How might the new conflicts regime impact on directors?
The following examples indicate how important it will be for directors to keep situations under review so that they do not breach any of the new statutory duties.
If a director of Company A is asked to become a director of Company B which operates in a different sector to that of Company A, then the director will need to consider whether he has a section 175 Duty that needs to be authorised before he accepts the appointment (as well as considering any existing corporate policies of the two companies in respect of multiple directorships). As the two businesses operate in different market sectors, the director may be able to take the view that the situation is one which cannot reasonably be regarded as likely to give rise to a conflict of interest and so does not require board authorisation under section 175. However, if six months later Company B buys a company which is a competitor of Company A, then the position will have changed and at that point the director is likely to need board authorisation of the situation from both companies. There may then be confidentiality issues which impact on the timing of when the director is able to seek such authorisations.
A director of Company X is also a minority shareholder in Company Y which is on a list of preferred suppliers of Company X. This general relationship may give rise to a section 175 Duty on the part of the director if it can “reasonably be regarded as likely to give rise to a conflict of interest” between the director’s interests as a director of Company X and as a shareholder of Company Y. If it can, then this will need board authorisation under section 175. However, if Company X and Company Y then agree to enter into a supply contract with one another, this will become a situation which is caught by section 177 (as the director may then be indirectly interested in a proposed transaction with Company X) and the director will have a duty to declare the nature and extent of his interest to the other directors of Company X before the supply contract is entered into. However, under section 177 a director does not need to declare an interest “if, or to the extent that, the other directors are already aware of it (and for this purpose the other directors are treated as aware of anything of which they ought reasonably to be aware)”. Since the director has already disclosed the situation and had it authorised under section 175, he will be able to rely on this exception in section 177 and not make a further declaration unless the terms of the authorisation he was given require disclosure to be made in the circumstances or if the facts on which the authorisation was given have now changed. This underlines the need for companies to keep appropriate records of conflicts and authorisations on a continuing basis as such records will provide evidence of interests of which the directors of the company are aware.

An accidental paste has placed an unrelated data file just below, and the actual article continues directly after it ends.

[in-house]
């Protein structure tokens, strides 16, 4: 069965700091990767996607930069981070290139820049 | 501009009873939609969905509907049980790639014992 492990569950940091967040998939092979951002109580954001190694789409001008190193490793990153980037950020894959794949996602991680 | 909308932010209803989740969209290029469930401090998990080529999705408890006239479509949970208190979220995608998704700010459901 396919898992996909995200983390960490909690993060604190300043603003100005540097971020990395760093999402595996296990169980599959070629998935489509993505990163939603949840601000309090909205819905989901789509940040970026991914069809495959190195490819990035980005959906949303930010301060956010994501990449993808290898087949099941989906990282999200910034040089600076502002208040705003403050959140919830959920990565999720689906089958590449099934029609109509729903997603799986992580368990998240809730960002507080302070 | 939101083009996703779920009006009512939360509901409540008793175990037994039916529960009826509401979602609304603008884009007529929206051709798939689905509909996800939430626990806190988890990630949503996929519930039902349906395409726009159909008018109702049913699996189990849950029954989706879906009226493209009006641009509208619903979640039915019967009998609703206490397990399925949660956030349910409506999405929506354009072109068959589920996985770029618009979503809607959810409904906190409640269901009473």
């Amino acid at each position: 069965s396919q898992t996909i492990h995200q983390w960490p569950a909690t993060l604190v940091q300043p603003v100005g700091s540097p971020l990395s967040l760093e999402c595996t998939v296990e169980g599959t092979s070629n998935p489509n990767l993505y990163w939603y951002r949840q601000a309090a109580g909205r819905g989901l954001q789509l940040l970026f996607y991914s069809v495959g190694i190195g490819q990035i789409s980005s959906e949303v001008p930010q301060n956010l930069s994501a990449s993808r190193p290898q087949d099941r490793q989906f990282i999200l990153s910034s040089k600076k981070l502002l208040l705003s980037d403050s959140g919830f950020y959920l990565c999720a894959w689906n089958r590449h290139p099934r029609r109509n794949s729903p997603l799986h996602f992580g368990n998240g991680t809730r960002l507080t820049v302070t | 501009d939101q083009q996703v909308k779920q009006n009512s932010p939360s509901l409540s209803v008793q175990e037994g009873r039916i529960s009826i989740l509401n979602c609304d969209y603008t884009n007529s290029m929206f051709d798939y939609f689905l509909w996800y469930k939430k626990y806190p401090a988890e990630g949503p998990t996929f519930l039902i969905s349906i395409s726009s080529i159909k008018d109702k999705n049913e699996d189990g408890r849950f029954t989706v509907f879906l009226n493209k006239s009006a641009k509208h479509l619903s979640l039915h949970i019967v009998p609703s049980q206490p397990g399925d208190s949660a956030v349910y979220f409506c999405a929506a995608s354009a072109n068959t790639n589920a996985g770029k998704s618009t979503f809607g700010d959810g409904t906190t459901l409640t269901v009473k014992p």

Abolition of prohibition on financial assistance for most private companies
The long-awaited removal of the financial assistance prohibition comes into effect on 1 October 2008. From that date, private companies will no longer be prohibited from giving financial assistance for the purpose of the acquisition of their shares, or the shares of their private holding company, and the “whitewash” procedure (involving statutory declarations of solvency by each director, an auditors’ report and sometimes a special resolution of shareholders) will also be abolished from that date. The restrictions will continue to apply to public companies and to private companies giving financial assistance for the purpose of the acquisition of the shares of their public holding company.
The repeal of these provisions for private companies applies in relation to financial assistance given on or after 1 October 2008 even if the shares in question were acquired and/or the liability in question incurred before that date. This means, for example, that a refinancing after 1 October 2008 of financial assistance given by a private company before 1 October 2008, will not need to be whitewashed.